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The history of The Monument

July 19, 2016 Facebook Twitter LinkedIn Google+ Advertising News

If you’re looking for exciting family days out at top attractions London, look no further than a visit to one of the capital’s oldest commemorations to the Great Fire of London. Now, your family can enjoy one of the Great Fire 350th anniversary events taking place throughout the summer.

Beginning on September 2nd 1666, the Great Fire of London changed the shape of the city forever. After a fire sparked on a bakery on Pudding Lane, it quickly swept throughout the wooden houses in the dry summer heat and lasted for five days before finally being extinguished. Overall, the fire consumed 86% of the city and 138,000 people were forced out onto the streets after their homes were burned down.

After almost 50 years, the city began to take shape again, with London having to be rebuilt from the ground up. This included massive improvements in infrastructure, such as wider roads being constructed and houses that were made of a less flammable material than wood. The build was led by a team of six commissioners for rebuilding, one of whom was Sir Christopher Wren. Over time, the dynamic of London completely changed but it took years before the old houses were overtaken by the newer, safer structures. However, a small number of original buildings managed to be saved, including Guildhall, Prince Henry’s rooms and the entrance to St. Bartholomew’s Church that visitors to the city can still enjoy today.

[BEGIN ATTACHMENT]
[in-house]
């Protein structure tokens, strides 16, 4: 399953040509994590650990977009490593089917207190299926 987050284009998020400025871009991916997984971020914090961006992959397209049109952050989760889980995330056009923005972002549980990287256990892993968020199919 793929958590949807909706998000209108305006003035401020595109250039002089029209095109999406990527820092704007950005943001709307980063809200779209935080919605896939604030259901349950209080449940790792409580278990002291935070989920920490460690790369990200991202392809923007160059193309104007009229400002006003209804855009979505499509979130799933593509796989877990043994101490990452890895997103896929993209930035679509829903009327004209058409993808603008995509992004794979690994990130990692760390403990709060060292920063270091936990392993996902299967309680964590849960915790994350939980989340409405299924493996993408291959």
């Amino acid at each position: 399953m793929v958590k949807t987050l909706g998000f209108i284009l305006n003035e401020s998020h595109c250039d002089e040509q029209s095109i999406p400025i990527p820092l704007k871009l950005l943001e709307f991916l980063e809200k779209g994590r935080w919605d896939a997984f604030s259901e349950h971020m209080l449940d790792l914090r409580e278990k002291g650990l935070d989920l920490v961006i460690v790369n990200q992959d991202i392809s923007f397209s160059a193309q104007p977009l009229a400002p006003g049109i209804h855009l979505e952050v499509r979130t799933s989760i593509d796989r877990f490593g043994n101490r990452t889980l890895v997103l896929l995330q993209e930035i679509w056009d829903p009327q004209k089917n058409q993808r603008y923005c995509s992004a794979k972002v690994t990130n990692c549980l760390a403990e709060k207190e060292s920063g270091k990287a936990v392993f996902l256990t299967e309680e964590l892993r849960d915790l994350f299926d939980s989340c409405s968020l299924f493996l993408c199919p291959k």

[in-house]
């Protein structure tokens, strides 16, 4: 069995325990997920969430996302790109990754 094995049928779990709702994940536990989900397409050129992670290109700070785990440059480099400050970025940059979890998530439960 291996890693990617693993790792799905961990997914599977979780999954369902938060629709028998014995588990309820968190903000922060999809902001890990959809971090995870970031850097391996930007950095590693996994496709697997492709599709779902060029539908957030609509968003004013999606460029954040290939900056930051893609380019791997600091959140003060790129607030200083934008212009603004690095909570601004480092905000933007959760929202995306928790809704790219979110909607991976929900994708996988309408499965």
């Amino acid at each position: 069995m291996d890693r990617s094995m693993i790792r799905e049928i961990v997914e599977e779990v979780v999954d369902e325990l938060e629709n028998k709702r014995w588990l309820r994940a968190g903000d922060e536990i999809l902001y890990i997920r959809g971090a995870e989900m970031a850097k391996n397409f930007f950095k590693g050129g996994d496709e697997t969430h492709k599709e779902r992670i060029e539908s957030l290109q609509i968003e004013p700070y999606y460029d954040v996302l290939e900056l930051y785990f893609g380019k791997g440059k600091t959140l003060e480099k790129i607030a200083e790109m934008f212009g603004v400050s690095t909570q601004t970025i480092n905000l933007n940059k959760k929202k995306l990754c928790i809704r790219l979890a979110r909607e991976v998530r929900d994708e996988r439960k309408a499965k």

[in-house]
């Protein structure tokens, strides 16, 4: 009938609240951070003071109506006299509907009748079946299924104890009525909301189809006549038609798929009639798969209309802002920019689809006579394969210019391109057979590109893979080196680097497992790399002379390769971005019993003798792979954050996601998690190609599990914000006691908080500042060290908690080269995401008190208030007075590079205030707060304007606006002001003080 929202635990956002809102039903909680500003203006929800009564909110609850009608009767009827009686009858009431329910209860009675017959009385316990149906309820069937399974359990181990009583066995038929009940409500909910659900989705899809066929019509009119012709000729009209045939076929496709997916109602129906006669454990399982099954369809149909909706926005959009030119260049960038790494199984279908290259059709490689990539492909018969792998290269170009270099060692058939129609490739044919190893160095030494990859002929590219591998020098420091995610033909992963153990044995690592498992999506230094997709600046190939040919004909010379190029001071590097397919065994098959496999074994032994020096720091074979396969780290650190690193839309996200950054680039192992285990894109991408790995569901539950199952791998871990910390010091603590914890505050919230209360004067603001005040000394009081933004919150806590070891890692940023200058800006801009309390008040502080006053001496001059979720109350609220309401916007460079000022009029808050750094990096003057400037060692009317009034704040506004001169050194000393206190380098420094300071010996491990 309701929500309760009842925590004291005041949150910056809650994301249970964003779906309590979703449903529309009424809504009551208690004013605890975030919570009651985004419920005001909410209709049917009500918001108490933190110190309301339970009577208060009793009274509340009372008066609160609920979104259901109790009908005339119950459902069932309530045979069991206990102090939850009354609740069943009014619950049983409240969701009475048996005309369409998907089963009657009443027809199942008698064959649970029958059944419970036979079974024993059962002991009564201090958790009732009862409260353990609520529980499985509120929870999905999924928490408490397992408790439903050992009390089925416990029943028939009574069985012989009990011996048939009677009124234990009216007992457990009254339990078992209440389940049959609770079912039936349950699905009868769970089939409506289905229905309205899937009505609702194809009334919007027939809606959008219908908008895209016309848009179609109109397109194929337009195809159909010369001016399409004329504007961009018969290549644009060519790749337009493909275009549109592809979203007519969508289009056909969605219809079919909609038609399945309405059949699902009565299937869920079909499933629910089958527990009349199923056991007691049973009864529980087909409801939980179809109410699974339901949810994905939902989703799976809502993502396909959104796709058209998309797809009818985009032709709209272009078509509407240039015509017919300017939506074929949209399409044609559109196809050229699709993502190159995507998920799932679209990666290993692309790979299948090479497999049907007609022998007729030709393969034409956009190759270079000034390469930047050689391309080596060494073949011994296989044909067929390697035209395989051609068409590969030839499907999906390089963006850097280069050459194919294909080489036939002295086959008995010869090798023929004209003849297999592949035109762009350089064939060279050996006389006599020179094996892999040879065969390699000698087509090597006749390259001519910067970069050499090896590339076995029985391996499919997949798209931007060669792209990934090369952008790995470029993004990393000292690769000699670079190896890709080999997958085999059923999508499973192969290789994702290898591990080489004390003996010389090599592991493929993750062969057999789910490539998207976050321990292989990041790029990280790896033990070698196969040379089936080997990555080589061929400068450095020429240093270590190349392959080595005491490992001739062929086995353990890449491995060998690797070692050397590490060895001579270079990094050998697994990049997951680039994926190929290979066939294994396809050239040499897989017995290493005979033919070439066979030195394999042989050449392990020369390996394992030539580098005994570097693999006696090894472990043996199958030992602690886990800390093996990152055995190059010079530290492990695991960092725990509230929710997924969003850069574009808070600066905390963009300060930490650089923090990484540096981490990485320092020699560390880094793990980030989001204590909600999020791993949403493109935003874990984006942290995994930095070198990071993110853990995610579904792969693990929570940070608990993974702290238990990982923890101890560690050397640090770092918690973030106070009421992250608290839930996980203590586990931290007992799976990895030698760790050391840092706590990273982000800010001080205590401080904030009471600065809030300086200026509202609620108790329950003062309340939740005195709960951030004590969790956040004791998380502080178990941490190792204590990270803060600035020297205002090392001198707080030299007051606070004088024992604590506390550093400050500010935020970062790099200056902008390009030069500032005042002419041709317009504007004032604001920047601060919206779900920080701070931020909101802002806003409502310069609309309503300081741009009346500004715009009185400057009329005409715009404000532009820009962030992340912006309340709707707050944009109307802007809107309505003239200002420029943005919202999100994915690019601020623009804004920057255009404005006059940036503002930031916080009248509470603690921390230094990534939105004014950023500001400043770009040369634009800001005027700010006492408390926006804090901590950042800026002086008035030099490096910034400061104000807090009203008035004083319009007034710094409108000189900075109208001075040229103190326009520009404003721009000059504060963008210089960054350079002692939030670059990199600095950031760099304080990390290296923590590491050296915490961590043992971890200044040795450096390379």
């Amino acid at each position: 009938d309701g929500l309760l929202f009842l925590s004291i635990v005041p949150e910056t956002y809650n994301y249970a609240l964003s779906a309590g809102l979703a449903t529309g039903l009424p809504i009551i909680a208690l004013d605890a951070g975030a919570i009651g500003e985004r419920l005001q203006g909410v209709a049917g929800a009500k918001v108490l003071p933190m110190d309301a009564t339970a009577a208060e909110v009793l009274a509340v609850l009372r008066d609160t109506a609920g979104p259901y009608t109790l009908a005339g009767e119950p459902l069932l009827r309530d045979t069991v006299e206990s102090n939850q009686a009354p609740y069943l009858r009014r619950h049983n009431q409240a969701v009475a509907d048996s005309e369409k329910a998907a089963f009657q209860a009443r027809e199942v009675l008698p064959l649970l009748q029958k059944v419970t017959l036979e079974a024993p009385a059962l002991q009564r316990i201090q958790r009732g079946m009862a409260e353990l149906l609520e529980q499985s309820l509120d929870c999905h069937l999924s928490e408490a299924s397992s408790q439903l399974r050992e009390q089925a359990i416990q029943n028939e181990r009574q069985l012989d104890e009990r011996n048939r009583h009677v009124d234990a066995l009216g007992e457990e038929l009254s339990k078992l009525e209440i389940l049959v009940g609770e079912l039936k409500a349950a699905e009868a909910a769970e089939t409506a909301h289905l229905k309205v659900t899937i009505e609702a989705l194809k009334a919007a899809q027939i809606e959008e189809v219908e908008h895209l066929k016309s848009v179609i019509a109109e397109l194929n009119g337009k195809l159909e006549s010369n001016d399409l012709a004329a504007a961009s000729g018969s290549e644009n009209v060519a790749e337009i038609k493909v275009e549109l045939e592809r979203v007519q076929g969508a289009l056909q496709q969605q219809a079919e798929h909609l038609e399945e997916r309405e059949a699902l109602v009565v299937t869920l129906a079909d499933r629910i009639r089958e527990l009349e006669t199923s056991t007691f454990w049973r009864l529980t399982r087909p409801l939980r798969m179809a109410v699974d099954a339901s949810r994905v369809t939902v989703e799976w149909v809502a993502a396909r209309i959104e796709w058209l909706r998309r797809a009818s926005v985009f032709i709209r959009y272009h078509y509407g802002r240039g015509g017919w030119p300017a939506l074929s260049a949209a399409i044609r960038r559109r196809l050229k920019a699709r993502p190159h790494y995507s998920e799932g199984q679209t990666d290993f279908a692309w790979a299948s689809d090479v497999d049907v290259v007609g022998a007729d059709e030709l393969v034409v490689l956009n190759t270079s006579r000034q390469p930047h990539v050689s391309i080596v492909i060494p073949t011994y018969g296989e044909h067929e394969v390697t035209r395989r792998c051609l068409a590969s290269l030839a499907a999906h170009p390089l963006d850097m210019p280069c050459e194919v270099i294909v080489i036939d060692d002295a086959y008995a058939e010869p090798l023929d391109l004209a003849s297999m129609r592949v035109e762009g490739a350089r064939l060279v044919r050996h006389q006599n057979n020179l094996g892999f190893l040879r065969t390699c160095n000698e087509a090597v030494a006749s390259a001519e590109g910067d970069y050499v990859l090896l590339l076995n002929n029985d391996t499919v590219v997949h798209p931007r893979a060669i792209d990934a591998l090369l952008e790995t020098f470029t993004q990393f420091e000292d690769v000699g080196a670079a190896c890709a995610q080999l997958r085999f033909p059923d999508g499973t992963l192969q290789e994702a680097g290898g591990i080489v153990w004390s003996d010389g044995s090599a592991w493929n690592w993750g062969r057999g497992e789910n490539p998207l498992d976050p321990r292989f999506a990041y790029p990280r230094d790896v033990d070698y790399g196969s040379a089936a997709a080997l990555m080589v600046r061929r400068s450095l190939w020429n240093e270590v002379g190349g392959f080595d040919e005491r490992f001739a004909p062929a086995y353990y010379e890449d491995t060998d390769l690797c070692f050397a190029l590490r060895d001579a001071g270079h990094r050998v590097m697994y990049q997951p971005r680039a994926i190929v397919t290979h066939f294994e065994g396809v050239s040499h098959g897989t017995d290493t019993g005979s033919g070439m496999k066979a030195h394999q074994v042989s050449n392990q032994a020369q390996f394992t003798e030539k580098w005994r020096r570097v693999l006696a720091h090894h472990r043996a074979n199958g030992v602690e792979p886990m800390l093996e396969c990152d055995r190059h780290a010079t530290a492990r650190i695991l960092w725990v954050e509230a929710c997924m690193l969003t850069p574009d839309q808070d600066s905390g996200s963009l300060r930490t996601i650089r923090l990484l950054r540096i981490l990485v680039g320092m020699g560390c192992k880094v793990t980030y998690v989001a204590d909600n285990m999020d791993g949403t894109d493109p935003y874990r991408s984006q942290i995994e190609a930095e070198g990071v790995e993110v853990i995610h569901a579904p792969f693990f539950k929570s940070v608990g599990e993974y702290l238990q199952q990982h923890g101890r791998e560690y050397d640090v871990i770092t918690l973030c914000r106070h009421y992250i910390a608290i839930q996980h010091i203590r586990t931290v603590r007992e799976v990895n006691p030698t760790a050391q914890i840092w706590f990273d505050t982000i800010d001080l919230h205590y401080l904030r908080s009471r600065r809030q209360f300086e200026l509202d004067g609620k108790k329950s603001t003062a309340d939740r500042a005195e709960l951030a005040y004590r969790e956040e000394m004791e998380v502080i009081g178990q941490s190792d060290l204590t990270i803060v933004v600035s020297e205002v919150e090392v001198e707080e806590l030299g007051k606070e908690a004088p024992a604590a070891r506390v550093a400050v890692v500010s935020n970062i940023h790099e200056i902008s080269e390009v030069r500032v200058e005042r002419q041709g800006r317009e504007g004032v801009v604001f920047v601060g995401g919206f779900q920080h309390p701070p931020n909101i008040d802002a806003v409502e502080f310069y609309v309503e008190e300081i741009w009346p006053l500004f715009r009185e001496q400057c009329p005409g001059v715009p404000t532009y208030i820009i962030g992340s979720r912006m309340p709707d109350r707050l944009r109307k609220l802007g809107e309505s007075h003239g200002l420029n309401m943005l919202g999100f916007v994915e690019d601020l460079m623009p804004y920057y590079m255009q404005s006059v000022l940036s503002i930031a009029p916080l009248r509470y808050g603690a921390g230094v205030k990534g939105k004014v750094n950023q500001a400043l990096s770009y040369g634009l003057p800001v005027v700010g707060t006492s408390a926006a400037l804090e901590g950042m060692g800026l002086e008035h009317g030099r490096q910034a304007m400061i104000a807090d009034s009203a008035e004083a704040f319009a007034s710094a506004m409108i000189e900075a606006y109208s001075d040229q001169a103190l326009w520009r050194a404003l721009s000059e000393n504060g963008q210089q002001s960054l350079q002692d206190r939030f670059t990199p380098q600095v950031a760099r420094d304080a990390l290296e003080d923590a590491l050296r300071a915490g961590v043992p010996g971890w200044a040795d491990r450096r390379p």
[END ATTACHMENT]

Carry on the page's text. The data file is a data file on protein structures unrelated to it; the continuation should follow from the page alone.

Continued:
Designed by Christopher Wren and Dr Robert Hook in 1677, as a tribute to The Great Fire of London, The Monument has stood proudly in the heart of the city for more than 300 years, attracting over 230,000 visitors a year, who climb the 311 steps to observe the stunning panoramic views of London from the observation deck, making it one of the most popular landmarks in London. The Monument stands in one of the most significant places in London’s history.

This stunning commemoration to the fire is listed as a Grade 1 building and was restored in 2010, costing £4.5 million overall. For more information on one of the must see places in London, including how you can visit it throughout the six weeks holidays, please go the website at http://www.themonument.org.uk.